• Volpert-Esmond, H. I., Page-Gould, E., & Bartholow, B. D. (2021). Using multilevel models for the analysis of event-related potentials. International Journal of Psychophysiology, 162, 145-156. [GitHub] [PDF]
  • Lewis, M. E., Volpert-Esmond, H. I., Deen, J. F., Modde, E., & Warne, D. (2021). Stress and cardiometabolic disease risk for indigenous populations throughout the lifespan. International Journal of Environmental Research and Public Health, 18, 1821 [PDF]
  • Volpert-Esmond, H. I. & Bartholow, B. D. (2020). A functional coupling of brain and behavior during social categorization of faces. Personality and Social Psychology Bulletin, 47(11), 1580-1595. [GitHub] [PDF] [Supplementary Material]
  • Volpert-Esmond, H. I., Scherer, L. D. & Bartholow, B. D. (2020). Dissociating automatic associations: Comparing two implicit measurements of race bias. European Journal of Social Psychology, 50(4), 876-888. [GitHub] [PDF] [Supplementary Material]
  • Volpert-Esmond, H. I. & Bartholow, B. D. (2019). Explicit categorization goals affect attention-related processing of race and gender during person construal. Journal of Experimental Social Psychology, 85, 103839. [GitHub] [PDF] [Supplementary Material]
  • Bartholow, B.D., Loersch, C., & Ito, T.A., Volpert-Esmond, H. I., Levsen, M.P., Fleming, K.A., Bolls, P., & Carter, B. (2018). University-affiliated alcohol marketing enhances the incentive salience of alcohol cues. Psychological Science, 29(1), 83-94. [OSF] [PDF]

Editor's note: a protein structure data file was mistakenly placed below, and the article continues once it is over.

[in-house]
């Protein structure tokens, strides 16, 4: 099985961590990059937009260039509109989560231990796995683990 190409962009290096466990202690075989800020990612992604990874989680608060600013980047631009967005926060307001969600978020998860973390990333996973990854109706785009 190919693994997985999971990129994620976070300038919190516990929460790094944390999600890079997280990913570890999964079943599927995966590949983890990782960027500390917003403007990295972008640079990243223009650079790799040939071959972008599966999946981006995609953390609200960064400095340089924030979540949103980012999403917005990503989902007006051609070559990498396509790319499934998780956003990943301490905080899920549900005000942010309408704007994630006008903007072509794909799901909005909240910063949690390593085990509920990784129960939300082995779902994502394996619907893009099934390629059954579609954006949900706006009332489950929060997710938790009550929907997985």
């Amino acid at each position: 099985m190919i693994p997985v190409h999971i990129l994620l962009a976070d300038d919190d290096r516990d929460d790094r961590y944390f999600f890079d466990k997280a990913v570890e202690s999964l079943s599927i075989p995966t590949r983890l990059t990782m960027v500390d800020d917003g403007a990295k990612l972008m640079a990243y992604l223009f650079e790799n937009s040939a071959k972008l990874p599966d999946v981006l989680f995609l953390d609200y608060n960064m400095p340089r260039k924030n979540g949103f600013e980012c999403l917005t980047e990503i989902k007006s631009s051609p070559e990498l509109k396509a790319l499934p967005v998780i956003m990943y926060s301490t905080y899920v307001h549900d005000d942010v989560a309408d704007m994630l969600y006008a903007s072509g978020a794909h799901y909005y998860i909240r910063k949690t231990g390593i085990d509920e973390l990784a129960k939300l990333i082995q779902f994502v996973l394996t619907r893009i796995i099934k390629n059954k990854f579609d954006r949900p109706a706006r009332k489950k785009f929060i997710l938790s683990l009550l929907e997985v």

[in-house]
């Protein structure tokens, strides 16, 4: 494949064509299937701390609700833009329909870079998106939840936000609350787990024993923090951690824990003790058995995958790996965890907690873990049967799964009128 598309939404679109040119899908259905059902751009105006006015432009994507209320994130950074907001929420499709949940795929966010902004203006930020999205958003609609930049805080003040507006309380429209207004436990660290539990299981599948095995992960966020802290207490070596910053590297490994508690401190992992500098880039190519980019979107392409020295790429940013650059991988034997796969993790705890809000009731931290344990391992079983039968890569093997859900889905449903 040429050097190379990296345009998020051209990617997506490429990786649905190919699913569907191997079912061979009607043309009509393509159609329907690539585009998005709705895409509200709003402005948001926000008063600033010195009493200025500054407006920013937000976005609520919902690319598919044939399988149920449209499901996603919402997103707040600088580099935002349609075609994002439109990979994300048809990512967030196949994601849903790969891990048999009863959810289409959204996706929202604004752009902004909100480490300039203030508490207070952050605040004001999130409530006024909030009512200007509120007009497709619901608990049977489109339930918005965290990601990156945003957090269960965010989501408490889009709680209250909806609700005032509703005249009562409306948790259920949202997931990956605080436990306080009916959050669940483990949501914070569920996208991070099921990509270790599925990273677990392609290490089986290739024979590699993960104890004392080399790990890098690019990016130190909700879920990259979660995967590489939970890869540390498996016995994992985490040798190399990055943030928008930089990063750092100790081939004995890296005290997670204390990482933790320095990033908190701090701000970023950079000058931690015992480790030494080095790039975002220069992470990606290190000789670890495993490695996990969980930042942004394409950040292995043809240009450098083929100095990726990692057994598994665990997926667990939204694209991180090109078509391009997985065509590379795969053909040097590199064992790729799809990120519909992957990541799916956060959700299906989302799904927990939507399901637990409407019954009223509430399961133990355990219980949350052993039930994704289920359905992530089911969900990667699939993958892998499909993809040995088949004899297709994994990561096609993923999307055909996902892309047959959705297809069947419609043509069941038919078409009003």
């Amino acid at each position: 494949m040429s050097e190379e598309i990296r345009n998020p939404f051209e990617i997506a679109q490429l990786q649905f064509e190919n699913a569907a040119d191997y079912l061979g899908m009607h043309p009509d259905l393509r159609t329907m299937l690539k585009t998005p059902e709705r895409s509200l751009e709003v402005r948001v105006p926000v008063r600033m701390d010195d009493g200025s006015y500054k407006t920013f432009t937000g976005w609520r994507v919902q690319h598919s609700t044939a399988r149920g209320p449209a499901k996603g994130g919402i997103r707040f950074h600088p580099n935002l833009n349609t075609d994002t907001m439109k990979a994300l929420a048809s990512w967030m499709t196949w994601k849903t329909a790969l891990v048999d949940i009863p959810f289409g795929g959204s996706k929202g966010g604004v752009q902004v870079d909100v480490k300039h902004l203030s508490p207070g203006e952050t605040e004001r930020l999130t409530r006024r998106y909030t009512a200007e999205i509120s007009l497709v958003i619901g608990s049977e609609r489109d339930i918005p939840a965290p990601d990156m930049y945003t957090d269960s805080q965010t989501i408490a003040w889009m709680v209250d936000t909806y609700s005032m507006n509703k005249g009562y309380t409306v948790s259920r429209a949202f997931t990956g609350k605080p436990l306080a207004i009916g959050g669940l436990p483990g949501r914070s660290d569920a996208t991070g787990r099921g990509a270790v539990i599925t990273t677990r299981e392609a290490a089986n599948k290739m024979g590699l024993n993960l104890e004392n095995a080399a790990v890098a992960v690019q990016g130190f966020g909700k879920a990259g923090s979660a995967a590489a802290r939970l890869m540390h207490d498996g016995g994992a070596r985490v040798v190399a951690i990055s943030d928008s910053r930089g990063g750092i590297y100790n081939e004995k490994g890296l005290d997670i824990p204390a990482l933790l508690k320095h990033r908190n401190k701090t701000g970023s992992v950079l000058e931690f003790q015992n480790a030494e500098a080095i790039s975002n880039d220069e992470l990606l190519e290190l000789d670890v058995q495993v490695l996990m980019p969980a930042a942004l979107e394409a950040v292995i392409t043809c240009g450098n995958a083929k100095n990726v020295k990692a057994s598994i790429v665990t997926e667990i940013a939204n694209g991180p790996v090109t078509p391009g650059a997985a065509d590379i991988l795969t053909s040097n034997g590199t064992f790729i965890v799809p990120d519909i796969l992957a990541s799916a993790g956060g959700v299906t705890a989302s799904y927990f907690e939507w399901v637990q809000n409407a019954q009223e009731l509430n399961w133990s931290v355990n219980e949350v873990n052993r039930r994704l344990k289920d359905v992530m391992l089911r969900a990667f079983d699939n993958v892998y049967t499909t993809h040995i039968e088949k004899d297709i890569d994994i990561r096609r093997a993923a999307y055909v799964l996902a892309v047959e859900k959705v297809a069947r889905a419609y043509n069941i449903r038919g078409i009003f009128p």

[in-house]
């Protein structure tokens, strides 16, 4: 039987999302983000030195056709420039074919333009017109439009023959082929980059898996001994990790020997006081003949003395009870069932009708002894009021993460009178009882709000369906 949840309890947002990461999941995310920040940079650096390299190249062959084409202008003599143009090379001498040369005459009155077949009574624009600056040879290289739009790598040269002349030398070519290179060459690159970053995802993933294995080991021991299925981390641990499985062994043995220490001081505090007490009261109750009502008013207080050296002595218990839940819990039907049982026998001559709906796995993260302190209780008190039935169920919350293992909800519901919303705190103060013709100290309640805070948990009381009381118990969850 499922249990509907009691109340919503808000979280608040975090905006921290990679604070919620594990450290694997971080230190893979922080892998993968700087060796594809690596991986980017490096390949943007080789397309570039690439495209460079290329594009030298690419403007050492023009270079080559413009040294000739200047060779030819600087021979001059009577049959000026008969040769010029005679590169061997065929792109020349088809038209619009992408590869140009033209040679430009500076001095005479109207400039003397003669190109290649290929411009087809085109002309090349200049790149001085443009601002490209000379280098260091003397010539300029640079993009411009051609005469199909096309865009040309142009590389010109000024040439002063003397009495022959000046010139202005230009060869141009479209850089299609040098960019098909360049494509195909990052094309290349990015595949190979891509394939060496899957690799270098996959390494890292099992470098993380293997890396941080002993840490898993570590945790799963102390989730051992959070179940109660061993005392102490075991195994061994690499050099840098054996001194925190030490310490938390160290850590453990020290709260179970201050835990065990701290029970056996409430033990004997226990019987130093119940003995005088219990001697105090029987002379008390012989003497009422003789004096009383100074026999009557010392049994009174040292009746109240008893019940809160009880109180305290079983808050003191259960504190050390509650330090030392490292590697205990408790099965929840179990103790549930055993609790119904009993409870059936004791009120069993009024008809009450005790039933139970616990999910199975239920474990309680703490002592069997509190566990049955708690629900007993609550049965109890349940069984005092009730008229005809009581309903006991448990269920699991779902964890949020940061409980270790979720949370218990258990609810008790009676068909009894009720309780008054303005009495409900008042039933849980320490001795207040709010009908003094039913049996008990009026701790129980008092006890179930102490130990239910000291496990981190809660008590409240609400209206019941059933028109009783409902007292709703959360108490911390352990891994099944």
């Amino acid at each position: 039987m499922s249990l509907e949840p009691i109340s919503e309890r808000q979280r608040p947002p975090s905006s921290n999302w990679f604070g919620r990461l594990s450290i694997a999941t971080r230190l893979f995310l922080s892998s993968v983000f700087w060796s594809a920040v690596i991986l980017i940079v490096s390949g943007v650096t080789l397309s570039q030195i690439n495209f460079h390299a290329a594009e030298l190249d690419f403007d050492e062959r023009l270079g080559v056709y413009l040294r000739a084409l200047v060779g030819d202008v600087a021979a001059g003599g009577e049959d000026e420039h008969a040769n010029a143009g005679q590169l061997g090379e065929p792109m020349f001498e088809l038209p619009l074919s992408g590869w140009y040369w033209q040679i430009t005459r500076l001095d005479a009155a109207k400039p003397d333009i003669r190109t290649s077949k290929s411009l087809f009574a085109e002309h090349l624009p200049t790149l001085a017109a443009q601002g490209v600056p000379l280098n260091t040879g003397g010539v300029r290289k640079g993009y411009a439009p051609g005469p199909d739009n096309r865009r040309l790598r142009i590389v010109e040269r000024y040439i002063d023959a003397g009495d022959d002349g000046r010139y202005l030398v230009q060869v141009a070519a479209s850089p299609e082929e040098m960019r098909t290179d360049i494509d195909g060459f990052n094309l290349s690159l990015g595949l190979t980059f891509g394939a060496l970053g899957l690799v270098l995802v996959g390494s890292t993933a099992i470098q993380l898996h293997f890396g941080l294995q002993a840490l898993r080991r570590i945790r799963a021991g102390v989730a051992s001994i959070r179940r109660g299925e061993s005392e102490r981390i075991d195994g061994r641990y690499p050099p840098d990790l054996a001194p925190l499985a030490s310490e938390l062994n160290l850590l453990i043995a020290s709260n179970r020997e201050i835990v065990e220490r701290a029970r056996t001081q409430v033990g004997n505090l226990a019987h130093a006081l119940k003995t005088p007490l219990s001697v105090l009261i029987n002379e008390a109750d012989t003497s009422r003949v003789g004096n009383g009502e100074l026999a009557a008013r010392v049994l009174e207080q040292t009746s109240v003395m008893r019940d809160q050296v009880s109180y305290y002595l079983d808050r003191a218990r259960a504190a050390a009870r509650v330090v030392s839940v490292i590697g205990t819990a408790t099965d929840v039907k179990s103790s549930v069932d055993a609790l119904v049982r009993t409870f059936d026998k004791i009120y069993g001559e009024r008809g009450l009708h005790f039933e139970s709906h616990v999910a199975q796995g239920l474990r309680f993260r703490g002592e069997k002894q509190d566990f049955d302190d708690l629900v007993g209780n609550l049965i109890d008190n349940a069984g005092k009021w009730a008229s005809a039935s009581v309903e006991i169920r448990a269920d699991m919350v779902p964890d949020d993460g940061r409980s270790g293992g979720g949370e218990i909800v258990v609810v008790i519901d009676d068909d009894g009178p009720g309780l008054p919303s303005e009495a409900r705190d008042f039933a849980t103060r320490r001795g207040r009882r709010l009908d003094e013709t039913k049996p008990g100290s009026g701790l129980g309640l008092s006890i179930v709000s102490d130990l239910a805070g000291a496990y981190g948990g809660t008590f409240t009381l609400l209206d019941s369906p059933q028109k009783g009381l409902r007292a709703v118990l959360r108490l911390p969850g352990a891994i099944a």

• Volpert-Esmond, H. I., Merkle, E. C., Levsen, M. P., Ito, T. A., & Bartholow, B. D. (2018). Using trial-level data and multilevel modeling to investigate within-task change in event-related potentials. Psychophysiology, 55, e13044. [GitHub] [PDF] [Supplementary Material]
  • Von Gunten, C., Volpert-Esmond, H. I., & Bartholow, B. D. (2018). Temporal dynamics of reactive cognitive control as revealed by event-related brain potentials. Psychophysiology, 55(3), e13007. [GitHub] [PDF]
  • Levsen, M.P., Volpert-Esmond, H.I., Amodio, D.M., & Bartholow, B.D. (2018). It's about time: Using event-related potentials to study social cognition. In H. Blanton (Ed.), Social Psychological Assessment. [PDF]
  • Volpert-Esmond, H. I., Merkle, E. C., & Bartholow, B.D. (2017). The iterative nature of person construal: Evidence from event-related potentials. Social Cognitive and Affective Neuroscience, 12(7), 1097-1107. [GitHub] [PDF] [Supplementary Material]
  • Jerónimo, R. I., Volpert, H. I., & Bartholow, B. D. (2017). Event-related potentials reveal early attention bias for negative, unexpected behavior. Social Neuroscience, 12(2), 232-236. [PDF]
  • Von Gunten, C. D., Bartholow, B. D., & Volpert, H. I. (2016). Perceiving persons: Social cognitive neuroscience approaches. In E. Harmon-Jones & M. Inzlicht (Eds.), Social neuroscience: Biological approaches to social psychology (pp. 10-33). New York: Psychology Press. [PDF]
  • Hehman, E., Volpert, H. I., & Simons, R. F. (2014). The N400 as an index of racial stereotype accessibility. Social Cognitive and Affective Neuroscience, 9, 544-552. [PDF]
    ψ The first two authors contributed equally to this work.